12. The role of the Health and Safety Authority

It is noteworthy from the above list that bullying falls under the heading of health and safety in the workplace and the employer has an obligation to prevent bullying and stress in the place of work. Not to do so can lead to successful claims for constructive dismissal and breach of contract.

Consultation

Sections 25-31 deal with safety representatives, the need for consultation in the workplace, and the non penalisaiton of an employee who acts in good faith in the interests of health and safety.

Section 22 deals with the obligation of the employer to carry out health surveillance appropriate to the place of work.

Section 25 deals with the powers and obligations of safety representatives.

Section 28 of the Act allows a Rights Commissioner to award compensation to an employee for the employer’s breach of health and safety legislation. Section 27 protects the employee from penalisation.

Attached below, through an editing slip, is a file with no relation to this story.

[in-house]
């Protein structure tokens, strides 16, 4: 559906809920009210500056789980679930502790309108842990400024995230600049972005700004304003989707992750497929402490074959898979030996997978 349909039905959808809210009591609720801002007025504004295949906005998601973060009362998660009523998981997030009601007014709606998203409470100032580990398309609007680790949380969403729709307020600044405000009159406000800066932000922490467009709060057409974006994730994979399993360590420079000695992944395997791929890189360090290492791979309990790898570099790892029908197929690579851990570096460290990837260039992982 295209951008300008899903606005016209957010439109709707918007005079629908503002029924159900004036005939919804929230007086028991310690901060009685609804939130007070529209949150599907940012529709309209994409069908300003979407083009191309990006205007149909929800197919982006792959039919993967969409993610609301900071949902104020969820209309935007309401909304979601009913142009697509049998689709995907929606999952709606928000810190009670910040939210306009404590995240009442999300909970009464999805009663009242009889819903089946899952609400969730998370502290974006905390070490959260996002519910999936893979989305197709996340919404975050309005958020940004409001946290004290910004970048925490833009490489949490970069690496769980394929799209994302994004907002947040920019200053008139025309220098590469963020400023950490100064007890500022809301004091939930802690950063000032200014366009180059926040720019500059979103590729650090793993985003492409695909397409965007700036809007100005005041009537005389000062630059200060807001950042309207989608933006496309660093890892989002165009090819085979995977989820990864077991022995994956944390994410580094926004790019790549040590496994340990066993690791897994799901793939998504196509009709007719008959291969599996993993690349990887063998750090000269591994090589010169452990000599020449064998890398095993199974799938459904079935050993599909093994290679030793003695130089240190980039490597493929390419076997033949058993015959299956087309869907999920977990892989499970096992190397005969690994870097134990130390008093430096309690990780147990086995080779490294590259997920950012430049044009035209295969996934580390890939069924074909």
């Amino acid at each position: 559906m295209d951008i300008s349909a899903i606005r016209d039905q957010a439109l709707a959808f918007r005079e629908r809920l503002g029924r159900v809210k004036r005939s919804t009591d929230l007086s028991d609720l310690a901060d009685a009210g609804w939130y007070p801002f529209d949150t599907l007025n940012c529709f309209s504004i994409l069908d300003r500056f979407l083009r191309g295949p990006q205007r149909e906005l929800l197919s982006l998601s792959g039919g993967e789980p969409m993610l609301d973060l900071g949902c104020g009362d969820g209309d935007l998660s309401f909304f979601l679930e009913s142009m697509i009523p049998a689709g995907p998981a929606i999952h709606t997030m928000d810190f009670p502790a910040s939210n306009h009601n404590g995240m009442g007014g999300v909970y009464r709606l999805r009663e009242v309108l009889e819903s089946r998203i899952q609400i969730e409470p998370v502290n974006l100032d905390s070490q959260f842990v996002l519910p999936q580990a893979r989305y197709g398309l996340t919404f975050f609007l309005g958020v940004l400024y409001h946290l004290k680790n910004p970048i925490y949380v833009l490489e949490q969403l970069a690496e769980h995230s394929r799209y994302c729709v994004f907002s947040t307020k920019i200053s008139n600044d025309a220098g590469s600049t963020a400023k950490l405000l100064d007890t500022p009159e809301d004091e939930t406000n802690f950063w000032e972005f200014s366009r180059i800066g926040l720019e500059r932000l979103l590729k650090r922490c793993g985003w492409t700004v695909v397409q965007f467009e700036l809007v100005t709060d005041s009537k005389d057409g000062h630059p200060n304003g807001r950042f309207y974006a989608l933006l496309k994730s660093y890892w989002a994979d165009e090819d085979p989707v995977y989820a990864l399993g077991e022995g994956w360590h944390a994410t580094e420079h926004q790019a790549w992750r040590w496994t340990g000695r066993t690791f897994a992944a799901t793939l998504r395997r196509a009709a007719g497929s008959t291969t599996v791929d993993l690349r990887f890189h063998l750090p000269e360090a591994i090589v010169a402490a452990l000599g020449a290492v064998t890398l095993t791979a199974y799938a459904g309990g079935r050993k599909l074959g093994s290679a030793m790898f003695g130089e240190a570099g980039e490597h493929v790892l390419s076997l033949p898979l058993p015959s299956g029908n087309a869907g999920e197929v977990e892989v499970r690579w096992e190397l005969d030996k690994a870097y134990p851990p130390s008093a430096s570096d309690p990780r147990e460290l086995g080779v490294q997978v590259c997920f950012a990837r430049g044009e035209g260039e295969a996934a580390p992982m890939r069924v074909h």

Sections 57 and 58 allow the minister to make regulations relating to any matter referred to in the 2005 Act. These regulations deal with bullying and stress in the workplace, manual handling, repetitive strain injury, passive smoking, use of work equipment, personal protective equipment, display screen equipment, first aid, and more.

Maternity Protection

The Maternity Protection Acts 1994 to 2004 provide that employers shall carry out risk assessments taking particular account of risks to new and expectant mothers. Learn more about maternity leave and protection here.

The Health and Safety Authority

The Health and Safety Authority (HSA) is deal with in Part 5 of the Act and has responsibility for enforcement of the legislation and is given significant powers including powers of entry, on the spot fines and prosecution of offences.

Part 7 of the act sets out the offences and penalties which can be imposed.

The sanctions provided under the Safety, Health and Welfare at Work Act, 2005 are primarily criminal.

Stress, Occupational Stress and Non Physical Injuries

Bullying and Stress in the Workplace

An employer has a general common law duty of care to prevent bullying and stress in the workplace. The safety statement, as required by the Safety, Health and Welfare at Work Act, 2005, also requires that the employer carry out a risk assessment regarding bullying in the workplace.

Occupational stress

The HSA (Health Safety Authority) defines workplace stress as “when the demands of the job and the working environment on a person exceeds their capacity to meet them” and identifies a range of situations which can cause stress in the workplace including poor communication, poor working relationships, ill-defined work roles, and others.